There are some notable exceptions to the general rule for information that can be considered protected health information. An important example, one which directly relates to the initial hysteria over posting patients’ names outside their doors, is being able to identify a particular patient based on which physicians’ specialty necessarily reveals the patient’s diagnosis. For example, if a patient is admitted to the hospital on a general medical surgical floor it is common practice for that patient’s name to be posted on the door, in order for clinicians to properly identify which patient is intended to receive which treatment. That is not a HIPAA violation. But if that patient were to be admitted to a surgical floor specifically designated for treatment of patients with HIV, then posting that patient’s name would disclose the patient’s HIV diagnosis. While it is not specifically addressed in the HIPAA privacy regulations, posting the names of individuals particularly those with distinctive names or those residing in a small town with very limited choice of health care institutions might constitute a HIPAA violation. It is therefore an appropriate exercise of medical judgment by clinicians treating HIV patients not to post patient names in a publicly visible location specifically designated for treatment of individuals with that diagnosis.
The concern that drove Congress to first propose the adoption of a medical record privacy rule has been characterized, as a conversation between a doctor and the CEO of a medical device supply company on the proverbial golf course. As the story goes, the CEO says to his physician friend, “Boy do I waste money on all the advertising I do for my business. I would really like to be able get my hands on a list of patients who have diabetes so I don’t have to advertise in the newspaper to thousands of people who will never be customers for my diabetic testing supply business because they don‘t have diabetes. But where could I find such a list?” The physician responds, “Oh, I have lists of patients of mine who are diabetic and I can’t see any reason in the world why I shouldn’t be able to give them to you.”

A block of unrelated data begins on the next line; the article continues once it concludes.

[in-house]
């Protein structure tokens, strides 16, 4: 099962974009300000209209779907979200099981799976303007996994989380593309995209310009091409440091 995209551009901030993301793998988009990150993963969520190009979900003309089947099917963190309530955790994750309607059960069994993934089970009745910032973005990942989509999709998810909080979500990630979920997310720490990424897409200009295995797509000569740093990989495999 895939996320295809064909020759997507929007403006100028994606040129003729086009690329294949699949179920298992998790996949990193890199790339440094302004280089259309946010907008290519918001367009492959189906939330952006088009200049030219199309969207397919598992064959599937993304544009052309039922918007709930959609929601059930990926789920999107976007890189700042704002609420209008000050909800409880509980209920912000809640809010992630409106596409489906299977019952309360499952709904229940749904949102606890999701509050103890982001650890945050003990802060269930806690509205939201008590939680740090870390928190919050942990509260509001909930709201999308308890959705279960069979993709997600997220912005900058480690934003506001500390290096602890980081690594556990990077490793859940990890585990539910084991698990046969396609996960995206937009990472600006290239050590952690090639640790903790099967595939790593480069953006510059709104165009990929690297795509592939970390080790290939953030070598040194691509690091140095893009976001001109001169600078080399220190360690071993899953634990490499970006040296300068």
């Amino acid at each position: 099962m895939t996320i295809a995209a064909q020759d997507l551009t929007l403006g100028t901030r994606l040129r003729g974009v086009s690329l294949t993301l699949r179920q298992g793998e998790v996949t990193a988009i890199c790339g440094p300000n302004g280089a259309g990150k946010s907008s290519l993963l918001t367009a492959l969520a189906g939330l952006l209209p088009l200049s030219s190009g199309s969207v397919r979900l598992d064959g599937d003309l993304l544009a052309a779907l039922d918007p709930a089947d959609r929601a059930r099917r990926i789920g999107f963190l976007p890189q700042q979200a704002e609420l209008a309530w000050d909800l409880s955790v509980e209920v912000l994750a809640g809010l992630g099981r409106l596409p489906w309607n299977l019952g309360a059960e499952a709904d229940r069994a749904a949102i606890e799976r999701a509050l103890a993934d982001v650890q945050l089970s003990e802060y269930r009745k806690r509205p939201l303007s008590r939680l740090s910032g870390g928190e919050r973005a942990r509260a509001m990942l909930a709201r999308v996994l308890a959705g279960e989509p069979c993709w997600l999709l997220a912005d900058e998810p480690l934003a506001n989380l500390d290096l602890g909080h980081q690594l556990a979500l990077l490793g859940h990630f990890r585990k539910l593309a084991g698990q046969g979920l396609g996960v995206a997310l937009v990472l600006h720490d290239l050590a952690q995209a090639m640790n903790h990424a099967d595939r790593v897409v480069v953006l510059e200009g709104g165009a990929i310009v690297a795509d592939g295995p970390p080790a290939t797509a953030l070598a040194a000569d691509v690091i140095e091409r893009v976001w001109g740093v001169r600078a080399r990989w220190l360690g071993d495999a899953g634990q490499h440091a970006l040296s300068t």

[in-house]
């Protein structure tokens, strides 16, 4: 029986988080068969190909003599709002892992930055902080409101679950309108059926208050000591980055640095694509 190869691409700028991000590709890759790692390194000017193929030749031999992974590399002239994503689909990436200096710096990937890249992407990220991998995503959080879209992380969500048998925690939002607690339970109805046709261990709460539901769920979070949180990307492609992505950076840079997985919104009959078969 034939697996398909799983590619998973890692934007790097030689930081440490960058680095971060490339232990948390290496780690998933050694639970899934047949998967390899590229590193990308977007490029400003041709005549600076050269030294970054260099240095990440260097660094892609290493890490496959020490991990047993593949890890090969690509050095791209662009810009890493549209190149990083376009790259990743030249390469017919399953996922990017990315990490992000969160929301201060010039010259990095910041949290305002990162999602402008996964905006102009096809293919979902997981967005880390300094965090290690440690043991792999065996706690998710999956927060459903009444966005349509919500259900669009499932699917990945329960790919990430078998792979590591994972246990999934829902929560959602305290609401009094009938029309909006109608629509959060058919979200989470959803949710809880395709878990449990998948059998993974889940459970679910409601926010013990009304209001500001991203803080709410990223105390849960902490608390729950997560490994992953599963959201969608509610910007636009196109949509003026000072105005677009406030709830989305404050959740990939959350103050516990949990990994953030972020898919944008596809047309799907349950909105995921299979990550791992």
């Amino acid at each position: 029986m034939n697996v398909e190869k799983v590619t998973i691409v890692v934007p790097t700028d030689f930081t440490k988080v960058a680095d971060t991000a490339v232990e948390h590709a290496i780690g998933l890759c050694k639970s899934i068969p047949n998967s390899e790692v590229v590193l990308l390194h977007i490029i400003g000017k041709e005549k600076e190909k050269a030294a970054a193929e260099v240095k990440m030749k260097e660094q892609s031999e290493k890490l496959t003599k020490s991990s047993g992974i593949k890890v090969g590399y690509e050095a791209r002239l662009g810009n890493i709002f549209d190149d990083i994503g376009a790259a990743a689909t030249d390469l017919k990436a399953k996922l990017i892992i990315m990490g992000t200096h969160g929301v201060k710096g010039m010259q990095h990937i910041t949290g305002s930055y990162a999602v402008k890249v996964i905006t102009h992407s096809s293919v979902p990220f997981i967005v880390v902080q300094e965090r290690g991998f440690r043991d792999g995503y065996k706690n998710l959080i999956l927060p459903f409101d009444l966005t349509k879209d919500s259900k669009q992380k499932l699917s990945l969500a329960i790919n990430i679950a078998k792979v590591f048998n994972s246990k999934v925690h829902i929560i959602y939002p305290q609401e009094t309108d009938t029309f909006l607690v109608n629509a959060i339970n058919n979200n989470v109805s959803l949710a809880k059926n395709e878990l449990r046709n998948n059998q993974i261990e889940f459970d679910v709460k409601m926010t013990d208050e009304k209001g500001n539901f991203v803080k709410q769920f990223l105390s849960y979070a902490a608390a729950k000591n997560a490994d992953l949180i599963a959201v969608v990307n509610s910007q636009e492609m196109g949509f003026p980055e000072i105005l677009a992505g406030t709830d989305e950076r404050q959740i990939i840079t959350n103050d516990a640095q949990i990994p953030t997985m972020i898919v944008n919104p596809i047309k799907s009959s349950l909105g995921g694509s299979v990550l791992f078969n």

The obvious sequela of such golf-course-dialogue is the creation of a booming market for such lists. In fact the practice of sharing patient information for commercial marketing purposes is well established and for a time was considered an entirely legitimate and beneficial form of medical commerce. With the adoption of the HIPAA privacy regulations those practices became unlawful and doctors became well informed of their obligation to maintain the privacy of patient medical information. This is referred to under the HIPAA regulations as Protected Health Information (PHI), absent the explicit written consent and authorization of the patient to the release of that PHI for specific and appropriate purposes. The insanity that is the purported or alleged prohibition on posting photographs of babies born to particular obstetrical practices arises from the same lack of common sense and regulatory insight that produced the early restriction, on putting the name of a patient on the door to his or her hospital room.
An interesting case that falls along the middle of the spectrum of permissible and impermissible identification of patients and their conditions arises when patients are admitted for treatment at hospitals that specialize in the treatment of one broad category of disease. The paradigm example of this phenomenon is of course the prevalence of hospitals that are dedicated solely to the treatment of cancer. It is worth noting that at most, if not all specialized cancer treatment hospitals, patients’ names are posted on the door to enable clinicians to identify the appropriate individual to receive a particular treatment. The distinction between the appropriateness of name posting for cancer patients and the appropriateness of naming posting for HIV patients derives from the social stigma attached to one diagnosis versus the other. The point that this distinction illustrates is that HIPAA and its privacy regulations, as specific and detailed as they are, cannot provide clear guidance as to how they should be implemented in each and every clinical situation. However it is clear that HIPAA is only intended to provide protection of patients’ privacy with regard to protected health information, which must always be actual health information. In context of the preceding HIPAA evaluation, baby pictures sent to show a physician their happy thriving patients are fine.